To mark Fraud Prevention Month, the British Columbia Securities Commission (BCSC) is encouraging investors to slow down and think before investing to avoid becoming the victim of a social media-based fraud.
The BCSC is growing increasingly concerned about sophisticated scams targeting people via social media and online dating sites. Fraudsters are using these platforms to manipulate people into establishing virtual friendships or romantic relationships and then requesting money for investment scams after building trust with the unwilling victim. Although the specifics of each scam may vary, many of them involve crypto assets.
New research from the BCSC highlights the risk of social media-based frauds, showing that a significant portion of Canadians are getting investment information online, seeing investment promotions online and considering or purchasing investments they learn about online.
Thirty-three per cent get investing information from social media at least once per week, and 9 per cent purchased an investment in the past year that they learned about from social media. Of those who recall seeing an online investment opportunity, 55 per cent said it was about crypto assets.
“You should always be extremely careful about unsolicited offers to invest on social media,” said Doug Muir, the BCSC’s Director of Enforcement. “Fraudsters are adjusting their methods to keep up with the digital world, but they’re using the same old ploys – playing on peoples’ emotions and exploiting their fear of missing out on the opportunity of a lifetime.”
The BCSC urges investors to do the following to help protect themselves:
- Never invest based solely on the advice of someone you met through social media or a dating site. Make sure you know who you’re investing with.
- Don’t get caught up in the hype and rush in. Take your time and think about the investment, and whether you’re prepared to lose it all.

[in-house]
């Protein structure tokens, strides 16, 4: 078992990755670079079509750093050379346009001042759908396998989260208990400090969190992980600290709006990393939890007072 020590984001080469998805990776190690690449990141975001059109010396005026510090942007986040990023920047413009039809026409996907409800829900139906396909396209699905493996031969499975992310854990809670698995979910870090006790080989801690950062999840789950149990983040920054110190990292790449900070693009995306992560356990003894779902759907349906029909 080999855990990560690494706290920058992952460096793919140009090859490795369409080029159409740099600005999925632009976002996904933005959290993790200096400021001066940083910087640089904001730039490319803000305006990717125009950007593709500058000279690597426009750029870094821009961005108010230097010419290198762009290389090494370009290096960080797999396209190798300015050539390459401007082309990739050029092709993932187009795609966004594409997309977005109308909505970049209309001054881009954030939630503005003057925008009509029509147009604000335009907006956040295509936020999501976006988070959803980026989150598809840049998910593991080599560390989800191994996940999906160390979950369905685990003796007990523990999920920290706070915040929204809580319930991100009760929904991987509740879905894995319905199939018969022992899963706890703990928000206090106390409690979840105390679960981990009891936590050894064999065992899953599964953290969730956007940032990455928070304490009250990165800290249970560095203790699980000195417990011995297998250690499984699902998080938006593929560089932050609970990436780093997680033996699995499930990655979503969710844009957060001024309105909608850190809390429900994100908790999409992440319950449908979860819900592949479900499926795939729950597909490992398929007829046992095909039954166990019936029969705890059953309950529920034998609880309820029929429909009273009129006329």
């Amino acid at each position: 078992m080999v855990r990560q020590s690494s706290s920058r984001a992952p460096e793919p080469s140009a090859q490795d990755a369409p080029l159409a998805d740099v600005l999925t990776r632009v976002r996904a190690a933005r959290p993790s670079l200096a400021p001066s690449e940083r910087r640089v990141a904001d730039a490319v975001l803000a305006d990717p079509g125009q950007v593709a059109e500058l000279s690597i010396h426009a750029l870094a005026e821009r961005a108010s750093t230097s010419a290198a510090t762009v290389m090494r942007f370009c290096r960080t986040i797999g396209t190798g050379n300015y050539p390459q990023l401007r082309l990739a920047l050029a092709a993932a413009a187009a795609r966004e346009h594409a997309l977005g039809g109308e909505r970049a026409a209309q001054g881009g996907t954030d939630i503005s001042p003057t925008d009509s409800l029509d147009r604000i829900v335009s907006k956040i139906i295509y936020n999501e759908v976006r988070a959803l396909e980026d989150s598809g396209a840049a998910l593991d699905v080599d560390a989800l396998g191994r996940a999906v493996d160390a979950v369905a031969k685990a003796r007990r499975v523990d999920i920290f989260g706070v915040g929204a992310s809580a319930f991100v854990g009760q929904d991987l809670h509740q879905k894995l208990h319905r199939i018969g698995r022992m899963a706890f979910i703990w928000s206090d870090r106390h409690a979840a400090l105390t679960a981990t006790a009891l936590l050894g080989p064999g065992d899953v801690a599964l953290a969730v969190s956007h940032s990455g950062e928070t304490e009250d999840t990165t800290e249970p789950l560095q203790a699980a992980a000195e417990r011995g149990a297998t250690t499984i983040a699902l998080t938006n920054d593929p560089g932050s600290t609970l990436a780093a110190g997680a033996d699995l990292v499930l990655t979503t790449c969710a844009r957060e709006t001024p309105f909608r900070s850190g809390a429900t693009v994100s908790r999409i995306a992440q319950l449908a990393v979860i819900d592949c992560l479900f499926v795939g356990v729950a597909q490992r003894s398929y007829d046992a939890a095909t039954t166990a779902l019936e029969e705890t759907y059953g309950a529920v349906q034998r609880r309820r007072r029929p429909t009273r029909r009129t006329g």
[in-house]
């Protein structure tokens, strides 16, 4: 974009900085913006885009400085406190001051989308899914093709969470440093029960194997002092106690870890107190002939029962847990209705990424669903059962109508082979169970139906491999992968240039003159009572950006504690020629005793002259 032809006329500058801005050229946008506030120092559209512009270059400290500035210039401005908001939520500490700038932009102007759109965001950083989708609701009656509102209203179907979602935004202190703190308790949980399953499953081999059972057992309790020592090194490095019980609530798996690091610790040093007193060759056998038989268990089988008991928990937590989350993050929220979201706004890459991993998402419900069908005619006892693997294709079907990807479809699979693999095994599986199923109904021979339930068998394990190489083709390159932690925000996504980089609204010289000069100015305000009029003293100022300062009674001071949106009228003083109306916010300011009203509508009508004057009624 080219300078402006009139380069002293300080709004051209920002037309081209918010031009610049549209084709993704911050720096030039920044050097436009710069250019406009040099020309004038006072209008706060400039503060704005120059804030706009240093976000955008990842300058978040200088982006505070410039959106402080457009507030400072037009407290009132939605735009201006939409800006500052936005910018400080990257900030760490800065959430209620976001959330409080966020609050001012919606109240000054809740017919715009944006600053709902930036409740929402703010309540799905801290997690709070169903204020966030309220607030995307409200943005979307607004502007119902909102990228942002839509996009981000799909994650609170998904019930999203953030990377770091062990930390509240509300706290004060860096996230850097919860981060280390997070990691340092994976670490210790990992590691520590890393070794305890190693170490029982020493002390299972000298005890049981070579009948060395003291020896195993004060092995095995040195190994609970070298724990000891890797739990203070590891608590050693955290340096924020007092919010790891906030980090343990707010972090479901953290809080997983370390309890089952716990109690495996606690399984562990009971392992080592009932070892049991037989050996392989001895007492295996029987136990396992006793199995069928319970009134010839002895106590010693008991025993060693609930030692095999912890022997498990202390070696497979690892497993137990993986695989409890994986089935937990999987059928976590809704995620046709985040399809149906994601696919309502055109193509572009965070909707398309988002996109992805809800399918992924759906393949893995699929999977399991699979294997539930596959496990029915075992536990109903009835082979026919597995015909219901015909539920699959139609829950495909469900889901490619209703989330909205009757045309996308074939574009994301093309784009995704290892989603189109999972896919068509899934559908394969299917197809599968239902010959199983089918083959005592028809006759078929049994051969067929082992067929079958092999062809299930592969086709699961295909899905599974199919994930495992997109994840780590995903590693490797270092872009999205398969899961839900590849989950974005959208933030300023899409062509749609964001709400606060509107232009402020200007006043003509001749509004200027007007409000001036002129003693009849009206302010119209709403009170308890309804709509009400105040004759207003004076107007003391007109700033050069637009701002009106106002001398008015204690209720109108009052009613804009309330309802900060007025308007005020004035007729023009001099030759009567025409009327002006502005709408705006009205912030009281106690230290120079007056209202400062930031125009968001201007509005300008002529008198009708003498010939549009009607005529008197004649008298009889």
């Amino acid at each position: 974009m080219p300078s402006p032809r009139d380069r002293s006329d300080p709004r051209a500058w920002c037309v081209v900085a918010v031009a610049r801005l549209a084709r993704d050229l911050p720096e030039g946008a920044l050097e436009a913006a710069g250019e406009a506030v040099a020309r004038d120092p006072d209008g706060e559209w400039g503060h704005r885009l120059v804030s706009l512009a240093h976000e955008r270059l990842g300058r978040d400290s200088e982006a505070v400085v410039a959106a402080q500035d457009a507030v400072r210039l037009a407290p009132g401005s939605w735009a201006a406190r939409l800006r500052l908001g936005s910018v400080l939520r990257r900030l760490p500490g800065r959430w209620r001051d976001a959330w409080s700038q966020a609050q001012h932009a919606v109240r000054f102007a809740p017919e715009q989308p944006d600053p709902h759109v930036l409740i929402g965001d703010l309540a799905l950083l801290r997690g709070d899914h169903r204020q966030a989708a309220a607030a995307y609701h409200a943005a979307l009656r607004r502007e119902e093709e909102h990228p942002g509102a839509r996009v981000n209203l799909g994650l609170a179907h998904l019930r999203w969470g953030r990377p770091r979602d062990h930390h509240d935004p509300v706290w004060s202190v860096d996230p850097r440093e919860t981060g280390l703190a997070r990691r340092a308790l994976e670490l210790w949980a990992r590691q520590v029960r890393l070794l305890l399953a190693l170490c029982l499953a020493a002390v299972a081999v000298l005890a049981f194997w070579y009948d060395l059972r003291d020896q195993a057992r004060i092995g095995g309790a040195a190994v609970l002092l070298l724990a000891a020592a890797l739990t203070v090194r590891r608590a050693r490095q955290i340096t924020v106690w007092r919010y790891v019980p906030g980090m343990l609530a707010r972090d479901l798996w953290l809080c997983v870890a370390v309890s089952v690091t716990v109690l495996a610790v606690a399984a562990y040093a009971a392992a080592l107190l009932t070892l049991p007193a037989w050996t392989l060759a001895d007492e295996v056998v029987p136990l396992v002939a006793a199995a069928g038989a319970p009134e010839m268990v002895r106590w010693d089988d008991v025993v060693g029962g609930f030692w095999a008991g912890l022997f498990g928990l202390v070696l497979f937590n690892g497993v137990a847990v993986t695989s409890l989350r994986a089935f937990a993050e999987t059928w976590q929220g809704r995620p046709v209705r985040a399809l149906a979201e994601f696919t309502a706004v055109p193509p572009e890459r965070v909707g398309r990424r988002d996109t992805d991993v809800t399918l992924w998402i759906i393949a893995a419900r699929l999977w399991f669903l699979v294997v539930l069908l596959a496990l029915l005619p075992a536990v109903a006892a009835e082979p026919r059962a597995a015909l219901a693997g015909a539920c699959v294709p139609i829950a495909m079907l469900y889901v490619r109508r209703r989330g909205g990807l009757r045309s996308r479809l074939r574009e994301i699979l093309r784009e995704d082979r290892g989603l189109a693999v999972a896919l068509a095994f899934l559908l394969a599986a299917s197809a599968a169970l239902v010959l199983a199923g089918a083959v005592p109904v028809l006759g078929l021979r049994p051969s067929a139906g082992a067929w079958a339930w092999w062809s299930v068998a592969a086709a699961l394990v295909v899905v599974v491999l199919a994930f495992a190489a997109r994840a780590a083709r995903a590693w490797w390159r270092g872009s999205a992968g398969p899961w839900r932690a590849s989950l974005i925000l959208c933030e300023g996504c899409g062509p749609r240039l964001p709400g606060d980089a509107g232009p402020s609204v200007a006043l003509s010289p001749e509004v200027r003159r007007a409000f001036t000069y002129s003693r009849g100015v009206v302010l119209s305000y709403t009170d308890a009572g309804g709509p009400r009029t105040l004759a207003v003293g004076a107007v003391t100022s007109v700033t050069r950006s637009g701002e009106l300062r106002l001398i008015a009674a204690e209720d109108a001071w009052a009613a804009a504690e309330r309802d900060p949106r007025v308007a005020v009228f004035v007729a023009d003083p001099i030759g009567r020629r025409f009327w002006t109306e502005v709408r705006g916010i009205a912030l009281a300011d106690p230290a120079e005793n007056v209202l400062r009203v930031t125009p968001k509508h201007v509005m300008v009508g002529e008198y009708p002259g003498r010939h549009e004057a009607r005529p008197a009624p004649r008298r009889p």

- Be skeptical about what you read on social media. Think about whether the investment is right for you and if it fits into your investment goals.
- Don’t buy if you don’t understand the investment, asset or risks involved. If you can’t understand it and can’t get your questions answered, walk away.
- Use a registered trading platform when buying crypto assets. Check the Canadian Securities Administrators’ National Registration Search to see if the entity is registered with securities regulators.
Investors can also help protect themselves from fraud by becoming a knowledgeable investor and learning the fraud warning signs. The BCSC helps British Columbians recognize and reject investment fraud, and urges them to report it to the BCSC when they see or suspect it.
This year, the BCSC is running a multi-media campaign focused on social media-based investment fraud during Fraud Prevention Month. The campaign features ads on television, radio, podcasts, billboards, transit, websites and social media – including two new platforms this year, Reddit and Twitch. The campaign personifies the emotional pull of FOMO – the fear of missing out. It reminds British Columbians to slow down and think before investing in order to protect themselves against investment fraud.
Anyone who believes they’ve been the victim of an investment fraud, or knows someone who has, should report it to the BCSC. The sooner the BCSC has the information, the sooner it can act.
About the survey
The national online survey of Canadians was conducted for the BCSC by Innovative Research Group. The survey, which was conducted in January 2022, interviewed 2,799 Canadians. The national sample was weighted to a sample size of 2,000 to be representative by age, gender, region, official language, education and investments.
Report a Concern
If you have any concerns about a person or company offering an investment opportunity, please contact BCSC Inquiries at 604-899-6854 or 1-800-373-6393 or through e-mail at [email protected]. You can also file a complaint or submit a tip anonymously using the BCSC’s online complaint form.